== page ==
Designing Sarah Lawrence
Although conscripted by creationists in the eighties and nineties, the term “intelligent design” is worth redeploying to cover the myriad ways in which design, as noun and verb, combines purpose, planning, and execution.
Design is an intelligent address to the future. Sarah Lawrence College was designed with an idea in mind—education focused on the individual, an open curriculum, seminars and independent student work mentored by faculty dons, and the belief that academic life should not be sequestered from the rest of campus life. The physical design of the campus, built around the Lawrence family’s initial gift of Westlands, their home and surrounding 12 acres, was propelled by this educational vision. The human scale of the buildings and the way they house a mix of faculty and administrative offices, classrooms, and dorm rooms are testaments to this educational ideal.
Yet good designs deal creatively with constraints and are open to adjustment. The special demands and properties of both a science building and a visual arts building naturally led the College to depart from its concept of mixed use. The aesthetic effect, not to mention the health hazard, of awakening to the smell of sulphur from the chemistry lab or paint from the studio demanded a change of plan. Similarly, the College’s goal of dealing with the whole student—not just the intellectual well-being—necessitated a building dedicated to physical sport and exercise.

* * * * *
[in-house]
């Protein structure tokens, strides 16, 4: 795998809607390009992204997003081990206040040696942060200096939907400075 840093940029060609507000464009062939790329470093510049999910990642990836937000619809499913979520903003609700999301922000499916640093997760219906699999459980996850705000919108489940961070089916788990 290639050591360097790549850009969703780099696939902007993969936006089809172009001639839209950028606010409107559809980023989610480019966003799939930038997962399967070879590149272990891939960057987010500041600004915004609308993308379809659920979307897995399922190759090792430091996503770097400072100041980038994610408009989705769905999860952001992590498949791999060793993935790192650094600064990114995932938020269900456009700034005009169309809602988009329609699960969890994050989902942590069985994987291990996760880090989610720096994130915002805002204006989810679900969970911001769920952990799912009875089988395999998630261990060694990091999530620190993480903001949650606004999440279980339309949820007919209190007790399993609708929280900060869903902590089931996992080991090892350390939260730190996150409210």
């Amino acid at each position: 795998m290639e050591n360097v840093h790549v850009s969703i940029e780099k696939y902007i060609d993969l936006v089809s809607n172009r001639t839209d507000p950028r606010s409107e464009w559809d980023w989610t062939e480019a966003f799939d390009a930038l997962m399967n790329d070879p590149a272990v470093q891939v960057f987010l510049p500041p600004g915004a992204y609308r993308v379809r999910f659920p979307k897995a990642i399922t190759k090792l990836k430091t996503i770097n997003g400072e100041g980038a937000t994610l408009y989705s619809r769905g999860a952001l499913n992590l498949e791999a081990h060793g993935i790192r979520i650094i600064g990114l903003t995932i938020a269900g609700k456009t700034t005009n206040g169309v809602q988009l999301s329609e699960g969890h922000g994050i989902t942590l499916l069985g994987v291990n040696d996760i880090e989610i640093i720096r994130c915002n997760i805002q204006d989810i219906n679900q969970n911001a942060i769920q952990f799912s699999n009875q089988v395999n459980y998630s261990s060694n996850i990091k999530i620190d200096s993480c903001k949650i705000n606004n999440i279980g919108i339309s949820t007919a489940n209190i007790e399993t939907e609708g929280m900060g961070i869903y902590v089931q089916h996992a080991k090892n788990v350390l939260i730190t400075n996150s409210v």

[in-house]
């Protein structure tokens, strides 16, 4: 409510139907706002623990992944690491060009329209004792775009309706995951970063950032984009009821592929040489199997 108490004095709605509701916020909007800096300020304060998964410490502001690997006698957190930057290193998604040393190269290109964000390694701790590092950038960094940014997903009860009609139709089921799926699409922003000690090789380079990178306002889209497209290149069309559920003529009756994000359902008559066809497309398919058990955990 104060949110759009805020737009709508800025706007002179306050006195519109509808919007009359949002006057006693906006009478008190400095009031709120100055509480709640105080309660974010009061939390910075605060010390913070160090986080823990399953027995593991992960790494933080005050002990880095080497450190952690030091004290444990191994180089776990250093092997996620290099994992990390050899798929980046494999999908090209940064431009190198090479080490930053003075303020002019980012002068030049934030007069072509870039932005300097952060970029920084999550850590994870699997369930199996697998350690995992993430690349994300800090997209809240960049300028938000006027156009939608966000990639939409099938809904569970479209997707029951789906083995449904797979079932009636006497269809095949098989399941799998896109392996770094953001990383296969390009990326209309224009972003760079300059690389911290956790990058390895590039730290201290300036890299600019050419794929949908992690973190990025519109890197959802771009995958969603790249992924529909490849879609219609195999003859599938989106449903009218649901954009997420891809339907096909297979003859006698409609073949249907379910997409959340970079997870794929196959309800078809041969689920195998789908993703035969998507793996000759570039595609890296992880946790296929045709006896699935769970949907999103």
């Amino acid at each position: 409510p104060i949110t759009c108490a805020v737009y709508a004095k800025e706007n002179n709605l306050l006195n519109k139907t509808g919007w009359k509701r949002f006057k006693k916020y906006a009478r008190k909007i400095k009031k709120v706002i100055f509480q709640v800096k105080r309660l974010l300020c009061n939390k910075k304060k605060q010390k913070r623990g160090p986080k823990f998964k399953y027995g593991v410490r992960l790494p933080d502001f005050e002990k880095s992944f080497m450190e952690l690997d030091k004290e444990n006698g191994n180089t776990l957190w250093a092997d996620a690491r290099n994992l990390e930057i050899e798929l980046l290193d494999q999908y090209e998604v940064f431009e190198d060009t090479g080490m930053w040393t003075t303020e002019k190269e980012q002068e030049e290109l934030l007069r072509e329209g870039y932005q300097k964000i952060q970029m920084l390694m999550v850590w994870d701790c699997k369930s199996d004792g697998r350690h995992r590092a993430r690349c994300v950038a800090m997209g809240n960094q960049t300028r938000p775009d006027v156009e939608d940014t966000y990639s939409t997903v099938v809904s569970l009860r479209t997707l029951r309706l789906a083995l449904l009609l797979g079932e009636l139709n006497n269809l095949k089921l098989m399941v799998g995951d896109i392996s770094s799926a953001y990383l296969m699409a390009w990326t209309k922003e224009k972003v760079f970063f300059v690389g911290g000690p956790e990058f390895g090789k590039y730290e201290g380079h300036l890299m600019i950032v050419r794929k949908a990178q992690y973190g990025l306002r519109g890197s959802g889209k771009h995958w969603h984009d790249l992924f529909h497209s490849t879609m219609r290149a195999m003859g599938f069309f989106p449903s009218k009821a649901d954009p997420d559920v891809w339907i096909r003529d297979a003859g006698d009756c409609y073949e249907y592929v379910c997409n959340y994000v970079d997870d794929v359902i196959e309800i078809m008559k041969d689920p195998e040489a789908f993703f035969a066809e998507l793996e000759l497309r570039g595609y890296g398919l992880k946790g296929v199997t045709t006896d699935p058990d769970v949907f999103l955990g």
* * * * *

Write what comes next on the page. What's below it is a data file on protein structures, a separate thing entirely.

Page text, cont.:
To maintain its mission and to manage growth, the College developed a “master plan” in 2000 to explore future sites for housing campus activities as well as natural spaces. On a 40-acre campus, a physical plan must be intelligent and efficient, since all components are in such proximity. Intelligent design led us to purchase the Rwandan Embassy on Wrexham Road to house our graduate and continuing education programs, and to acquire Hill House, addressing a severe shortage in student housing. Intelligent design also must embrace sustainability, which has led to the “greening” of Warren house this summer (see Sustainability at Sarah Lawrence).